Join Bridge Winners
Break it up
(Page of 4)

In the Swiss stage of the GNT, Open flight, your opponent makes a brave second-round double to get to a close game...will you beat it? 

 

North
AJ84
KJ83
6
10964
East
Q106
75
1042
AQ732
W
N
E
S
3NT
P
4
P
4
X
P
4
P
P
P

 

Partner's 3NT showed a solid 7-card minor with no outside A or K. This looked like probably down a few, so you chose to run to 4, pass or correct.

 

Your partner cashes a high diamond and switches to the 5, declarer following with the 8. Plan the defense. Post-mortem begins next page.

 

 

West
752
Q4
AKQJ973
5
North
AJ84
KJ83
6
10964
East
Q106
75
1042
AQ732
South
K93
A10962
85
KJ8
W
N
E
S
3NT
P
4
P
4
X
P
4
P
P
P
D
4 South
NS: 0 EW: 0

 

You know a lot about the hand. Partner appears to have a singleton club (and if he doesn't you have no chance anyway.) A club ruff is your third trick. Declarer is 2-3 in the minors. If his majors are 4-4, he can never make. If 2-6, he can never go down. The important case, and a likely one, is that he is 3-5-2-3 as shown. Is the spade loser then inevitable? No. If partner ruffs and returns, say, a diamond, declarer can ruff and run his winners, coming down to a classic automatic-squeeze position capitalizing on the split menace in spades, with AJ T in dummy and K9x in hand. You're squeezed down to Qx in spades; if partner had the 9 that would be ok, but if not the 9 becomes good. It's easy to prevent this, of course: just return the 7 to signal for a spade return. This breaks up the split spade menace needed for the squeeze. This is how the defense went at the table. Down one?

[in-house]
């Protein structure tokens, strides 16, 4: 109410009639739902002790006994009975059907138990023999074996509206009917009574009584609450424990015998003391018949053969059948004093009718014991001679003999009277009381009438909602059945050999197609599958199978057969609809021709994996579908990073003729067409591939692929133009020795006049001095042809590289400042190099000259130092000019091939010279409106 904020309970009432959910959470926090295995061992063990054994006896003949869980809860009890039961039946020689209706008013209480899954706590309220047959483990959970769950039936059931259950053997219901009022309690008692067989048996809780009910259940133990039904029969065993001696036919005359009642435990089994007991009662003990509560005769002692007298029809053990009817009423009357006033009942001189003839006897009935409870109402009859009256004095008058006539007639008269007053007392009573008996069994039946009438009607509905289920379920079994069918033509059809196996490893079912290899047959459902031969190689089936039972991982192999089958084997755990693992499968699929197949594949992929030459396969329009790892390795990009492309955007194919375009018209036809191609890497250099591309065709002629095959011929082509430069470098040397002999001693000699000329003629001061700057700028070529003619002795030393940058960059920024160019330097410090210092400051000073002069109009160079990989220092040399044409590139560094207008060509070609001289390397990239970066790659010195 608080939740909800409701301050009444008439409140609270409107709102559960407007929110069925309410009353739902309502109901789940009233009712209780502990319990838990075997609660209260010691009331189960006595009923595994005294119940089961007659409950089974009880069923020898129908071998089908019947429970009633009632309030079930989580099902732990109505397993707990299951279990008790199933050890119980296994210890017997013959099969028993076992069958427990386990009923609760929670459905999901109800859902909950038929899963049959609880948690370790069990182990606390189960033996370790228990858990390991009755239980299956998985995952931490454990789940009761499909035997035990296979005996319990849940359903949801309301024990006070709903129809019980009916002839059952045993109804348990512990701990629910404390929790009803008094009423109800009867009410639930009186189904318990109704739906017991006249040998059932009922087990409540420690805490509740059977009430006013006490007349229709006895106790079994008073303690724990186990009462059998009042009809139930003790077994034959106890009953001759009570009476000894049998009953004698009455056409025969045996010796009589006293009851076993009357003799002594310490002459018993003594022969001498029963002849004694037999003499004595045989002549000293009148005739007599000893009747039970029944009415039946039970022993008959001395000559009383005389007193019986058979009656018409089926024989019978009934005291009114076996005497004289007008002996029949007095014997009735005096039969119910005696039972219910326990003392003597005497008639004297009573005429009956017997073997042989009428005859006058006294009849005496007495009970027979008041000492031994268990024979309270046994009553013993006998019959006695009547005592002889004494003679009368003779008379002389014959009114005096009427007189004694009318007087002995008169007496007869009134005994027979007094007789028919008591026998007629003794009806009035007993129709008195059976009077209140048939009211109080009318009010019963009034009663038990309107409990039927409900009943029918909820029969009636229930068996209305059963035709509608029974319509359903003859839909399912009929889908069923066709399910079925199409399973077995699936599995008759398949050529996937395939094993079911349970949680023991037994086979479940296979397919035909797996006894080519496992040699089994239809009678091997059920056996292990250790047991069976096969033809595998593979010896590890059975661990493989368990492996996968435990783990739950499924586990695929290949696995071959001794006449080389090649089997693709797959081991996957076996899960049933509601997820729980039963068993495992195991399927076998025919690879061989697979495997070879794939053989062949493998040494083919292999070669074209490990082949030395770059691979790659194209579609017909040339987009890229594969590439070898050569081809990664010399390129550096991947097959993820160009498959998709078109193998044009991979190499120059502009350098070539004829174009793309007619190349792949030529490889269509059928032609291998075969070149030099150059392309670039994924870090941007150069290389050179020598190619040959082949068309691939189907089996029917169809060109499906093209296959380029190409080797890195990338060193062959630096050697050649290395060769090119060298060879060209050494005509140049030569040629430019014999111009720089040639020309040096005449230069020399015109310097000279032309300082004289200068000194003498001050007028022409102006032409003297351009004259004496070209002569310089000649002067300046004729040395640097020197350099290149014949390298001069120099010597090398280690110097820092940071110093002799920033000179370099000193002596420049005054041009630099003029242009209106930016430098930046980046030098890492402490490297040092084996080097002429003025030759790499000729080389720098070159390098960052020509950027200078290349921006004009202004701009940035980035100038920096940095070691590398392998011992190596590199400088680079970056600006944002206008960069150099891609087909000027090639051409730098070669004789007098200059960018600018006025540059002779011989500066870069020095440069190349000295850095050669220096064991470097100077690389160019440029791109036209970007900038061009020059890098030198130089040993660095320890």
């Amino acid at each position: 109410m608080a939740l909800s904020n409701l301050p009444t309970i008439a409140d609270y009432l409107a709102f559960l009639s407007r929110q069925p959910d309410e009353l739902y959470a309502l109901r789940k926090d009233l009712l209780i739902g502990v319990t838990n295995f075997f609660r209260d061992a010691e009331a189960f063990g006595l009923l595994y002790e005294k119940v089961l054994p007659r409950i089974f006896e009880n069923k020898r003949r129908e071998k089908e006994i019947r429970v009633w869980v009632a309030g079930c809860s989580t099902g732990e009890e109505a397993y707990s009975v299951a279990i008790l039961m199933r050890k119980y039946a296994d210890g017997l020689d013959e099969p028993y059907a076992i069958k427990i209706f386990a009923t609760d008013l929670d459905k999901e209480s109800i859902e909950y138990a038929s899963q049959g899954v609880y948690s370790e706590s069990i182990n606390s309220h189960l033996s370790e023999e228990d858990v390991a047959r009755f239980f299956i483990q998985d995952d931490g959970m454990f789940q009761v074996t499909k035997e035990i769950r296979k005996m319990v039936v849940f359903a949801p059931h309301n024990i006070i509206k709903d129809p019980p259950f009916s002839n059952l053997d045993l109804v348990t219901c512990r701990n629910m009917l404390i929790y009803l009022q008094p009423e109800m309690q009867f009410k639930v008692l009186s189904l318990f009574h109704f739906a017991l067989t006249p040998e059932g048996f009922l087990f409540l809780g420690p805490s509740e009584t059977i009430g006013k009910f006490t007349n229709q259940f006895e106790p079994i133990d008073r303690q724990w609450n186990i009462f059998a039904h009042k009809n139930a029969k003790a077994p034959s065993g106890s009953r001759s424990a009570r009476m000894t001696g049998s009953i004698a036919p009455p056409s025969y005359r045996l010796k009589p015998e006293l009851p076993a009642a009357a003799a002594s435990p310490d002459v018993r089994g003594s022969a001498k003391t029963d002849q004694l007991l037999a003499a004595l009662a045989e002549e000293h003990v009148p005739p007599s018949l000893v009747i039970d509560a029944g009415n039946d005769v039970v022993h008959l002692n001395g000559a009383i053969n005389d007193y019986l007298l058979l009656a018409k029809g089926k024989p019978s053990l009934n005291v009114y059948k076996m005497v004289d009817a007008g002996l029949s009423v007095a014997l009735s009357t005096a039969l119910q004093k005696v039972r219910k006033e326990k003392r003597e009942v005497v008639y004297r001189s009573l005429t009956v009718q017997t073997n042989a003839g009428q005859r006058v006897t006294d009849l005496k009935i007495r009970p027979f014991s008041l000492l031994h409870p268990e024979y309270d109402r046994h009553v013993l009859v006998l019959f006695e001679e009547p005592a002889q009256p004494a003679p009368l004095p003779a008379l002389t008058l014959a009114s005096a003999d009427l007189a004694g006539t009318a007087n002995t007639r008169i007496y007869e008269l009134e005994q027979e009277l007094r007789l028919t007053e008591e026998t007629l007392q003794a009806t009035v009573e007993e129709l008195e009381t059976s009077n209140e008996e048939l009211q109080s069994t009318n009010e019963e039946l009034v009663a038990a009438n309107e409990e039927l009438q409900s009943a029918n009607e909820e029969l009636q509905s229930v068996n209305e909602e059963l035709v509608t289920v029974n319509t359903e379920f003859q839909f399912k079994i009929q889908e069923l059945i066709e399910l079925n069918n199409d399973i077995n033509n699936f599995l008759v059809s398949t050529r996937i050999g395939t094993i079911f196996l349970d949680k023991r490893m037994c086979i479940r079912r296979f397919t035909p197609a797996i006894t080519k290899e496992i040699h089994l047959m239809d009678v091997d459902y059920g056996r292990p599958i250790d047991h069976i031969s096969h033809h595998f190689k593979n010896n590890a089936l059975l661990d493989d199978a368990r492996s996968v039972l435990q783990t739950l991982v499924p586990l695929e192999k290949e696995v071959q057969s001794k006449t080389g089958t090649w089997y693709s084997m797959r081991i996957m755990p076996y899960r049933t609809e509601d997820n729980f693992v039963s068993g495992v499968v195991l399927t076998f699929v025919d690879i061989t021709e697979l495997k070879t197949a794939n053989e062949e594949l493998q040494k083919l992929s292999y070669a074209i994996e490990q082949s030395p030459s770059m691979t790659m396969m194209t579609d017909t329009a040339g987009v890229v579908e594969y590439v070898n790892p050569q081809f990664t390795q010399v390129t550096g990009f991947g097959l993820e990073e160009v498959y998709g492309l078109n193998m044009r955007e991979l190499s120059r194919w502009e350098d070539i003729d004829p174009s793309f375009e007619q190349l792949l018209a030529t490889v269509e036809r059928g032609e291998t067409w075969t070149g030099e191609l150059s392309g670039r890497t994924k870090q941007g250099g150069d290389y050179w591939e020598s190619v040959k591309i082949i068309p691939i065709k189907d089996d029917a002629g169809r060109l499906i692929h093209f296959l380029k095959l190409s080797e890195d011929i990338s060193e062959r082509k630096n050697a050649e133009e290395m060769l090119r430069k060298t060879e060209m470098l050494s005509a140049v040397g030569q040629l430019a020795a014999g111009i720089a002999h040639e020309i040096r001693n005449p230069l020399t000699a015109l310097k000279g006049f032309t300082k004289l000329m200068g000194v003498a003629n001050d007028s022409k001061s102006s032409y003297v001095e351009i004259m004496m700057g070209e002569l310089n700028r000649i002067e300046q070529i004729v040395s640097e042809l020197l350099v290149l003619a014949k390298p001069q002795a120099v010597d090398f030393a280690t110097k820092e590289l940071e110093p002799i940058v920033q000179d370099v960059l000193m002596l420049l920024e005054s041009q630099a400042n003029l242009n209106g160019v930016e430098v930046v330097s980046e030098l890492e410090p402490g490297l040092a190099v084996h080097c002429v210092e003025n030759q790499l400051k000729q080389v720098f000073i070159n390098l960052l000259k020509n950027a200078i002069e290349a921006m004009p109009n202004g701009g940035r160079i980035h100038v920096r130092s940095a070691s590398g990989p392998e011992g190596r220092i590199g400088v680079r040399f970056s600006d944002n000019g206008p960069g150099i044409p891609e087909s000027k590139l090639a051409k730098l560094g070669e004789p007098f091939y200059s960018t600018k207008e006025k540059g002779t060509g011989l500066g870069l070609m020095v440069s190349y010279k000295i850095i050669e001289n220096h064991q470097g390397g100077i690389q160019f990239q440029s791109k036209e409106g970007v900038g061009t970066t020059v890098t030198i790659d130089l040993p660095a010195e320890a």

West
752
Q4
AKQJ973
5
North
AJ84
KJ83
6
10964
East
Q106
75
1042
AQ732
South
K93
A10962
85
KJ8
W
N
E
S
3NT
P
4
P
4
X
P
4
P
P
P
D
4 South
NS: 0 EW: 0

No. After a spade to the T and K, declarer ruffed a diamond, ran trumps without cashing the K, and eventually came down to 9x K in hand and A T9 in dummy. East kept two clubs and came down to stiff Q in hopes partner had the 9, but declarer had it and made 4. It was a perfect criss-cross squeeze, with no possibility of defensive falsecarding since the club position was known. So East couldn’t “break it up” after all, but it looks like he did all he could; he just needed the 9 from partner, otherwise he was helpless. Right?

West
752
Q4
AKQJ973
5
North
AJ84
KJ83
6
10964
East
Q106
75
1042
AQ732
South
K93
A10